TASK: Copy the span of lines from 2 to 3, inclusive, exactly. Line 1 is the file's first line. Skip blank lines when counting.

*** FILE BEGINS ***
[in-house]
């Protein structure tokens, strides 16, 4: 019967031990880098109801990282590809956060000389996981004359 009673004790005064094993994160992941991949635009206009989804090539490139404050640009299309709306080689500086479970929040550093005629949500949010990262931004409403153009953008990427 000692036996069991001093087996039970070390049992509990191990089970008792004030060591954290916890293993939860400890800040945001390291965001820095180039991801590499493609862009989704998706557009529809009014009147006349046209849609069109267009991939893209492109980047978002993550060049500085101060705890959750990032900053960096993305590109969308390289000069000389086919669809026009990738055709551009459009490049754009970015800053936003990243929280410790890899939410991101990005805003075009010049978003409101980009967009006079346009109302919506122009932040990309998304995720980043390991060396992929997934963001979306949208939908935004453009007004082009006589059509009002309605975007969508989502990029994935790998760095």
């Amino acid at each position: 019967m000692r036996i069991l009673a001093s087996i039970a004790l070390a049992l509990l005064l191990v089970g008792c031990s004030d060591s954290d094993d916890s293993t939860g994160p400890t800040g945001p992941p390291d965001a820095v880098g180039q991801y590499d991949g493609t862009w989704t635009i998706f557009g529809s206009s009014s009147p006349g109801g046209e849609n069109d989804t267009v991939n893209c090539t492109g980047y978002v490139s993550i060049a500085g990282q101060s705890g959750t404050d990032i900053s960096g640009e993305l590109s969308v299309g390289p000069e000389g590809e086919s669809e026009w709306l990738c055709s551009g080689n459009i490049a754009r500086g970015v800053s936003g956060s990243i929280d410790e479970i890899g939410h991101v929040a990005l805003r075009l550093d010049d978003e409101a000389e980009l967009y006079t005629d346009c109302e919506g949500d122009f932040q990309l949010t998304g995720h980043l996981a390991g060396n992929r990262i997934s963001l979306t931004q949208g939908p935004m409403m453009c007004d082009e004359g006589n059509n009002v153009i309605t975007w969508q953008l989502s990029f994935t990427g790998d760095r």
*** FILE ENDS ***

């Protein structure tokens, strides 16, 4: 019967031990880098109801990282590809956060000389996981004359 009673004790005064094993994160992941991949635009206009989804090539490139404050640009299309709306080689500086479970929040550093005629949500949010990262931004409403153009953008990427 000692036996069991001093087996039970070390049992509990191990089970008792004030060591954290916890293993939860400890800040945001390291965001820095180039991801590499493609862009989704998706557009529809009014009147006349046209849609069109267009991939893209492109980047978002993550060049500085101060705890959750990032900053960096993305590109969308390289000069000389086919669809026009990738055709551009459009490049754009970015800053936003990243929280410790890899939410991101990005805003075009010049978003409101980009967009006079346009109302919506122009932040990309998304995720980043390991060396992929997934963001979306949208939908935004453009007004082009006589059509009002309605975007969508989502990029994935790998760095």
């Amino acid at each position: 019967m000692r036996i069991l009673a001093s087996i039970a004790l070390a049992l509990l005064l191990v089970g008792c031990s004030d060591s954290d094993d916890s293993t939860g994160p400890t800040g945001p992941p390291d965001a820095v880098g180039q991801y590499d991949g493609t862009w989704t635009i998706f557009g529809s206009s009014s009147p006349g109801g046209e849609n069109d989804t267009v991939n893209c090539t492109g980047y978002v490139s993550i060049a500085g990282q101060s705890g959750t404050d990032i900053s960096g640009e993305l590109s969308v299309g390289p000069e000389g590809e086919s669809e026009w709306l990738c055709s551009g080689n459009i490049a754009r500086g970015v800053s936003g956060s990243i929280d410790e479970i890899g939410h991101v929040a990005l805003r075009l550093d010049d978003e409101a000389e980009l967009y006079t005629d346009c109302e919506g949500d122009f932040q990309l949010t998304g995720h980043l996981a390991g060396n992929r990262i997934s963001l979306t931004q949208g939908p935004m409403m453009c007004d082009e004359g006589n059509n009002v153009i309605t975007w969508q953008l989502s990029f994935t990427g790998d760095r």